New Delhi: The number of daily visitors at the Taj Mahal will soon be capped at 40,000 to safeguard the iconic Mughal monument in Agra.
The Archeological Survey of India is considering enforcing a cap on the number of tourists allowed each day to better maintain the monument and its surroundings. Culture Secretary Ravindra Singh held a high-level meeting recently with ASI officials and representatives of Agra district administration and officers of the Central Industrial Security Force, regarding the proposal.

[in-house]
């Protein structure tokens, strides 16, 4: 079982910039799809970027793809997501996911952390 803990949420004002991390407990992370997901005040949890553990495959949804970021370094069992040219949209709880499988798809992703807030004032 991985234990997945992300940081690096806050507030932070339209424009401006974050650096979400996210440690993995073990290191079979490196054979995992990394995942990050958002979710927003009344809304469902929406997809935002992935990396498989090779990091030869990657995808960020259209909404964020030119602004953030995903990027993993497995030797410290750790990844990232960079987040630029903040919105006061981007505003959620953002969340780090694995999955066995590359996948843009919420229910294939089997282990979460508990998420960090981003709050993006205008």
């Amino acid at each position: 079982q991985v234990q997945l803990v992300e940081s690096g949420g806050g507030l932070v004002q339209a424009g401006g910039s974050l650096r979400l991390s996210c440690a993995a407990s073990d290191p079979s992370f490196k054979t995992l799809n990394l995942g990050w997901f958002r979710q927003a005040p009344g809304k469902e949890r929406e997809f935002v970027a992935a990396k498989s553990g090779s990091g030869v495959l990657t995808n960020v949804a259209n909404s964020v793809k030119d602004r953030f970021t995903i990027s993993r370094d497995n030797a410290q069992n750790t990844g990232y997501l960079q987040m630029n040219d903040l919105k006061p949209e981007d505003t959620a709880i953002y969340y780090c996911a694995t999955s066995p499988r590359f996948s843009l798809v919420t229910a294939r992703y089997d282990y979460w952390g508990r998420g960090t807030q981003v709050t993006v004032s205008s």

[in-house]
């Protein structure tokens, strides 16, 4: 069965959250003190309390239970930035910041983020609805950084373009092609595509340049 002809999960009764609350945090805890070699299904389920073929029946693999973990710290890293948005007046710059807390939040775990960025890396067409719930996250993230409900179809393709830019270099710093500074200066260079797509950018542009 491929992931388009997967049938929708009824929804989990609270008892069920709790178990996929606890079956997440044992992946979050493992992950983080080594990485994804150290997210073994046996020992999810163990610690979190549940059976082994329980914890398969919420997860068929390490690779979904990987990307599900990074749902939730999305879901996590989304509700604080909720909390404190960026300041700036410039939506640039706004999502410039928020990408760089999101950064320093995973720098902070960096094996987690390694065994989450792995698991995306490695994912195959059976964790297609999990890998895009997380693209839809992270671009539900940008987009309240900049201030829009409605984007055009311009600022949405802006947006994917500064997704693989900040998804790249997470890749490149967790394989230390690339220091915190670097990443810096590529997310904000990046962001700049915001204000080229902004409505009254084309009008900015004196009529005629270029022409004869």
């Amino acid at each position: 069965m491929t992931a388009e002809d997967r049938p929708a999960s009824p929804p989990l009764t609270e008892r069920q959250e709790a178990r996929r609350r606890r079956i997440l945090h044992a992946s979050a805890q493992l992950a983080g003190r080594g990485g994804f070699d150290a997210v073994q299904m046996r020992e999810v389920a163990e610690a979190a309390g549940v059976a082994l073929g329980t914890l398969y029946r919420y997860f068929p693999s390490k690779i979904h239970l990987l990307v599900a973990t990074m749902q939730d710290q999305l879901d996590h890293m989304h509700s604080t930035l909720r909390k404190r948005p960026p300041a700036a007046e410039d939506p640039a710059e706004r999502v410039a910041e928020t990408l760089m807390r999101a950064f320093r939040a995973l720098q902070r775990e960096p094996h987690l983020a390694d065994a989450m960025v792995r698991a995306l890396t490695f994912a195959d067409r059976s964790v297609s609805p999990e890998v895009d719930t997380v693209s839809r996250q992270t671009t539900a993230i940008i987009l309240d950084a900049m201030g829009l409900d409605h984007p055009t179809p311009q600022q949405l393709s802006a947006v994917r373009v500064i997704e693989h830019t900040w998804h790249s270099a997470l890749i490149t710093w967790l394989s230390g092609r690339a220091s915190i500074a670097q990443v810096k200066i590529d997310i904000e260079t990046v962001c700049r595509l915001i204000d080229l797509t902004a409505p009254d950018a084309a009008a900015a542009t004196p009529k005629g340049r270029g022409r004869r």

The number being considered each day is for tickets purchased both offline and online. The ASI is also likely to introduce a system to issue "zero-value" tickets to children below the age of 15 years, enabling them to keep a count of the number of such visitors, whose entry will remain free.
Currently, there is no restriction on the number of tourists allowed entry here. Reports suggest that there is - on an average - an increase of 10 per cent in footfall at Taj Mahal every passing year. There have been days when the number of tourists inside the complex has even touched 70,000.
The Taj Mahal is considered one of the finest specimen of the Mughal architecture. In 1983, it became a UNESCO World Heritage Site and was cited as "the jewel of Muslim art in India and one of the universally admired masterpieces of the world's heritage."
(With PTI inputs)